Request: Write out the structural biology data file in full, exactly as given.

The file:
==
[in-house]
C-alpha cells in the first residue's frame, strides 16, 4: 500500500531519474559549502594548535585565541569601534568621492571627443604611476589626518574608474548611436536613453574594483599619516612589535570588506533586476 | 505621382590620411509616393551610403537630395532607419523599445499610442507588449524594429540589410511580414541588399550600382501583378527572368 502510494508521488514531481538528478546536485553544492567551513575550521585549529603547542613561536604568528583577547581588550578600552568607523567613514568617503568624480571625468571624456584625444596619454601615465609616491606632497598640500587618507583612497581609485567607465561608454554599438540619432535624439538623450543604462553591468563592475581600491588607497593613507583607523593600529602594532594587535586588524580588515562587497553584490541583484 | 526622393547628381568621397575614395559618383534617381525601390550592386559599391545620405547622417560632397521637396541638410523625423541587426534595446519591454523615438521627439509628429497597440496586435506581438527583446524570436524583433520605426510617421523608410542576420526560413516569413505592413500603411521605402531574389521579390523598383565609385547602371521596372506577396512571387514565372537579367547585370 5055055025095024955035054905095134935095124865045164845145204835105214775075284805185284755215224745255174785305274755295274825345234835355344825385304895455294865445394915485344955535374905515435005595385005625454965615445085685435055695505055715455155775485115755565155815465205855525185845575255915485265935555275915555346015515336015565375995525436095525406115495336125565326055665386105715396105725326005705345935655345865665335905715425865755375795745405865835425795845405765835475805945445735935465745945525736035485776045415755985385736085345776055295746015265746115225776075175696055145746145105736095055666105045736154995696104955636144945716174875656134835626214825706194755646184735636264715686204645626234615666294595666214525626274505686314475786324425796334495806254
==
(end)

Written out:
[in-house]
C-alpha cells in the first residue's frame, strides 16, 4: 500500500531519474559549502594548535585565541569601534568621492571627443604611476589626518574608474548611436536613453574594483599619516612589535570588506533586476 | 505621382590620411509616393551610403537630395532607419523599445499610442507588449524594429540589410511580414541588399550600382501583378527572368 502510494508521488514531481538528478546536485553544492567551513575550521585549529603547542613561536604568528583577547581588550578600552568607523567613514568617503568624480571625468571624456584625444596619454601615465609616491606632497598640500587618507583612497581609485567607465561608454554599438540619432535624439538623450543604462553591468563592475581600491588607497593613507583607523593600529602594532594587535586588524580588515562587497553584490541583484 | 526622393547628381568621397575614395559618383534617381525601390550592386559599391545620405547622417560632397521637396541638410523625423541587426534595446519591454523615438521627439509628429497597440496586435506581438527583446524570436524583433520605426510617421523608410542576420526560413516569413505592413500603411521605402531574389521579390523598383565609385547602371521596372506577396512571387514565372537579367547585370 5055055025095024955035054905095134935095124865045164845145204835105214775075284805185284755215224745255174785305274755295274825345234835355344825385304895455294865445394915485344955535374905515435005595385005625454965615445085685435055695505055715455155775485115755565155815465205855525185845575255915485265935555275915555346015515336015565375995525436095525406115495336125565326055665386105715396105725326005705345935655345865665335905715425865755375795745405865835425795845405765835475805945445735935465745945525736035485776045415755985385736085345776055295746015265746115225776075175696055145746145105736095055666105045736154995696104955636144945716174875656134835626214825706194755646184735636264715686204645626234615666294595666214525626274505686314475786324425796334495806254